Jewish Blues
By Amos Oren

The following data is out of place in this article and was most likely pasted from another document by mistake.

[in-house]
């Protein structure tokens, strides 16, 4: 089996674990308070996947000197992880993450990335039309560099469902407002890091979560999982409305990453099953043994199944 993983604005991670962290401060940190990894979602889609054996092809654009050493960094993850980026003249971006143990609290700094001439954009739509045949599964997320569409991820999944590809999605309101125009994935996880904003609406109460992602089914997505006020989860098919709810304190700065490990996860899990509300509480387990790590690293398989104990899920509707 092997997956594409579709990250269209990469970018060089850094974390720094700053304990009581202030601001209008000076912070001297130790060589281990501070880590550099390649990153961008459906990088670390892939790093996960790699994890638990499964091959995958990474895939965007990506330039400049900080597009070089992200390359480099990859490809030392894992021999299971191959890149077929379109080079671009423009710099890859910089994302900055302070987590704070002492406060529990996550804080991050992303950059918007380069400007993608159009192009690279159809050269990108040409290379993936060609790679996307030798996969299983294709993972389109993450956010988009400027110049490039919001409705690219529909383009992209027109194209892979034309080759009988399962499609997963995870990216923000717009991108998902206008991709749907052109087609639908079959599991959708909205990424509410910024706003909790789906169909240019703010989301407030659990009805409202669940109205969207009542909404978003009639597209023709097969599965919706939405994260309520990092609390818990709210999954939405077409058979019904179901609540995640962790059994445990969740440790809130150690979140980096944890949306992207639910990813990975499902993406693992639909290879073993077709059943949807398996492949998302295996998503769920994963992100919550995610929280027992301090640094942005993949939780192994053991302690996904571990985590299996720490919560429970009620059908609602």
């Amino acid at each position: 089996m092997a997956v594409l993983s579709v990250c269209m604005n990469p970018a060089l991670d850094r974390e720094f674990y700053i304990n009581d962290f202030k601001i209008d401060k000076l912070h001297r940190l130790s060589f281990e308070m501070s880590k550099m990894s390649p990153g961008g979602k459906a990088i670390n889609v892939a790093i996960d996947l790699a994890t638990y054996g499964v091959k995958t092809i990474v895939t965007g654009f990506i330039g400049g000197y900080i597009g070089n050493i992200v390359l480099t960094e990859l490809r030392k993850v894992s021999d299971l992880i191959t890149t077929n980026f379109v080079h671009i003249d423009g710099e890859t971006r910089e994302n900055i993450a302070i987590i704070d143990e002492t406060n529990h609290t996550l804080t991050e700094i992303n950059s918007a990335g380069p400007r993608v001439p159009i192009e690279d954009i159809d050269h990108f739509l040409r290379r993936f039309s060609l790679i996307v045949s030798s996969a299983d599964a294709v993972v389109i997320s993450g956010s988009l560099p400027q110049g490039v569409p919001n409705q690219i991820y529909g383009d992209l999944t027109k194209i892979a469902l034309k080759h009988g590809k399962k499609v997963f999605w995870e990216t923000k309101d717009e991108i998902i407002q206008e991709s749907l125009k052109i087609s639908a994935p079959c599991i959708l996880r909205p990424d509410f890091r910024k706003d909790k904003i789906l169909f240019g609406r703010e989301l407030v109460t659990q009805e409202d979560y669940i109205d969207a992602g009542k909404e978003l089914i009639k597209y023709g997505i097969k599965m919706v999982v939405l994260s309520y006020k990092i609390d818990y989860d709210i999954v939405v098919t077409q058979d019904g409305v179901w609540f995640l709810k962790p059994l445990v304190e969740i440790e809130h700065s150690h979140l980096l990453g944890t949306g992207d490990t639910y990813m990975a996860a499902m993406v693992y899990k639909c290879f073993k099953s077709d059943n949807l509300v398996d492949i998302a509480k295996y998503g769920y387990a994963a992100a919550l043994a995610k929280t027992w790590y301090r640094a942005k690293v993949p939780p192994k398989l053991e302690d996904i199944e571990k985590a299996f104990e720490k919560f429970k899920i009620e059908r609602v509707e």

Not everyone knows that the Livnat brothers - Aviv, 38, guitars and song and Arik, 34, wind instruments and song - make up at present one of the busiest Israeli groups on the international scene. The boundless music these two create, a combination of instrumental jazz, Jewish music, and song is very much in demand in European summer festivals. Aviv and Arik have been active as a creative and performing group for 12 years. They have already put out four albums: 'The One You Can't See' (`90) dedicated to the memory of their pilot father Arnon Livnat, "Meditation of the Sad Soul' (`97), 'Jewish Jazz Live in Poland' (2000), and 'A Child's Dream' brought out this year. They are releasing a new album next month, Arik's first solo, produced by Aviv. How would you define your music? Arik: "It's the melting pot of everything we were brought up on. When we first began appearing in Europe - in Poland and Bulgaria - two and a half years ago the audience and fellow musicians who couldn't make head or tail of our rendering called it 'Jewish Blues.' The connection to our roots apparently gave it oomph. Now they call it 'The Jewish Blues.' Sound and direction have also affected our original materials, even those we wrote five and ten years ago, such as 'Meditation of the Sad Soul,' or 'Follow Your Fate.'" They subsist by giving live performances and from the sales of their discs under their private label 'Golden Peacock.' They produced 'A Child's Dream,' that contains original music for dance, movies and theater (amongst other things for the show 'Jacob Jacobson' that appeared in the Bloomsbury Theater in London's West End), with the aid of a monetary award from ACUM that is given to promote works of merit that have been submitted to it anonymously. As in their previous productions, the Livnat brothers' sound is sad and soulful, better suited to blues than to jazz. "It typifies our feeling, our connection to music. Blues is one of the streams of jazz; it evolved out of a mood." And don't you feel the urge to go wild? "We do go wild, and how! But we do it on the stage, not on records - they are points in time. Our shows are a riot, each one different. We just about go overboard with our music on the stage, using a wide range of colours as well as video." They remind me that I once wrote that their music should be listened to seriously, and with the same amount of respect, in dives as in concert halls. "We perform wherever there's an audience that is willing to listen - in auditoriums and in summer festivals in Camelot in Europe and in Tmuna in Israel." Like tomorrow night, Saturday, at 22.30, when 'A Child's Dream' will be launched at the Tmuna theater in Tel Aviv at a festive opening with selected excerpts from their works.

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